US and Canada spy undersea ridges

The USS Healy and the Canadian icebreaker Louis St. Laurent met in the faraway waters of the Beaufort Sea last week.

The USS Healy and the Canadian icebreaker Louis St. Laurent met in the faraway waters of the Beaufort Sea last week.

“The Healy is collecting information on the shape of the sea floor and we are collecting data on the thickness of the sediments,” said Jacob Verhoef, director of Canada’s Law of the Sea program in the Natural Resources Department.

“We both win in this sense because we both have equipment that the other doesn’t have at the same level,” said Verhoef, speaking from Halifax.

Riding the recent surge of interest by governments and petroleum companies over the utility and ownership of the Arctic, the second US-Canada joint survey signals each nation’s wish to resolve Arctic disputes through science and law rather than sword brandishing.

The ships will travel 3,000 kilometres in one of the most unmapped regions on Earth, taking snapshots of the Alpha Mendeleev Ridge, which runs along the northwest of Canada’s Arctic Archipelago, and the Lomonosov Ridge, which runs just under the geographic North Pole.

The goal is to find out whether these ridges are natural prolongations of the North American continent or a part of Eurasia, said Verhoef.

Onboard the Canadian vessel, which left Tuktoyaktuk August 7, 20 scientists from Natural Resources are preparing a massive air cannon that will take acoustic “pictures” of the sea floor by pulsing sound vibrations into the sea.

The echoes of these vibrations, which bounce off rock and muck 40 kilometres into the Earth’s surface, will be recorded by 63 microphones hung along a kilometre-long, 7.6-centimetre-thick tube.

The Healy will use sonar equipment to sketch a three-dimensional picture of the sea floor.

Together, these snapshots are the two pieces of the puzzle that both countries need to figure out their territorial limits in the Arctic.

It’s information Canada needs in order to submit its territorial claim to the United Nations Convention on the Law of the Sea by 2013.

The United States, which has signed but not ratified the convention, is currently looking at a plan to ratify the treaty, according to the New York Times.

The air cannon being carried by the 50-person Louis St. Laurent is smaller than the acoustic devices used by the oil and gas industry, said Verhoef.

“You really need a big vessel since we are operating in ice conditions that industry doesn’t usually operate in,” he said.

The kilometre-long recording tube is tougher than industry standards to withstand hits from floating ice.

“In industry terms, (the tube) is usually a system that is several kilometres long,” said Verhoef.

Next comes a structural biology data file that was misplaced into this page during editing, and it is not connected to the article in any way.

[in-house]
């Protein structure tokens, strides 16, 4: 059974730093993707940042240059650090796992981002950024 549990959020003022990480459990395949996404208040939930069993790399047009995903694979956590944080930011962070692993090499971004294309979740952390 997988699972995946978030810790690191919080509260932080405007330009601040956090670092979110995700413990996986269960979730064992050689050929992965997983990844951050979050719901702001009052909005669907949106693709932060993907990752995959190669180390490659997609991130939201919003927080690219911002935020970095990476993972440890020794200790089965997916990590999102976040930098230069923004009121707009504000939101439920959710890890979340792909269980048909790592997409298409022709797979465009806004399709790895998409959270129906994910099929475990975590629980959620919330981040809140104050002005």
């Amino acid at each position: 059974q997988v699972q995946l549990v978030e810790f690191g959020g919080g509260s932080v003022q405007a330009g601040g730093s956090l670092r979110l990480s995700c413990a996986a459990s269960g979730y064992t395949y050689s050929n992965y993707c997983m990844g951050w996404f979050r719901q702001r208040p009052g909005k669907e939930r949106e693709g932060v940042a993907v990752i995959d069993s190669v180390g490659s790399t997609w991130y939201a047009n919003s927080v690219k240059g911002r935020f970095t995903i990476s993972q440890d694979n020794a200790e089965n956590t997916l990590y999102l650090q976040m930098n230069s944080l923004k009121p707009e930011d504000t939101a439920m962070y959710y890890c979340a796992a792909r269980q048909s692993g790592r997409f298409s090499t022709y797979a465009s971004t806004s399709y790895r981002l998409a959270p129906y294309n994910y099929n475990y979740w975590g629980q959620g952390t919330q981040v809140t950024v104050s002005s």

Natural Resources has already done 6,000 kilometres of Arctic seabed mapping in the last two years, and have been sharing their data with oil and gas companies looking for a foothold in the nascent Arctic fossil fuel market.

Divulging data to oil and gas companies is “a little bit of a sensitive issue right now” in terms of who gets the information and how early the government should spill the beans on where it thinks the borders will be, said Verhoef.

“On the other hand, it’s a trade-off because if you keep that data confidential for a couple of decades, it becomes useless because of the way technology and industry is evolving,” he said.

“We are trying to find the balance, but it’s not a hard and fast rule.”

The data usually gets published and presented at scientific conferences so that it can be peer-reviewed by experts, beefing up its credentials for the United Nations submission.

Verhoef attests to seeing oil and gas companies perusing Canada’s Arctic maps at conferences. As well, he spoke recently at an industry conference in St. John’s, he said.

“We don’t give preferential treatment to anybody, so anybody can get (the data),” he said.

The US Geological Survey estimates that 13 per cent of the Earth’s undiscovered oil and 30 per cent of its undiscovered natural gas lies under the Arctic seas, according to a 2008 report.

The rock under the Beaufort Sea is millions of years old and the most recent deposits are runoff from the Mackenzie River, said Verhoef.

A fourth survey mission will likely happen next year, he said.

“We have been very lucky that up until now our surveys have been successful,” he said. “So we are on track to finish the data collection probably by the end of 2011, which will give us two years to analyze it.”

The Law of the Sea convention was signed in 1982 and has been used internationally as a legal road map for marine territorial disputes since it became effective in 1994.

Russia and Norway have submitted their territorial claims, while Canada’s deadline is 2013 and Denmark has until 2014. These submissions are part of a lager process aimed at determining all undersea continental shelf extensions.

A blog ( is posting photos taken every hour from the Healy’s bridge and is tracking both ships’ trajectories through the Beaufort Sea.

The Louis St. Laurent is expected to return to Tuktoyaktuk, NWT and the Healy to Barrow, Alaska, by September 16.

Contact James Munson at

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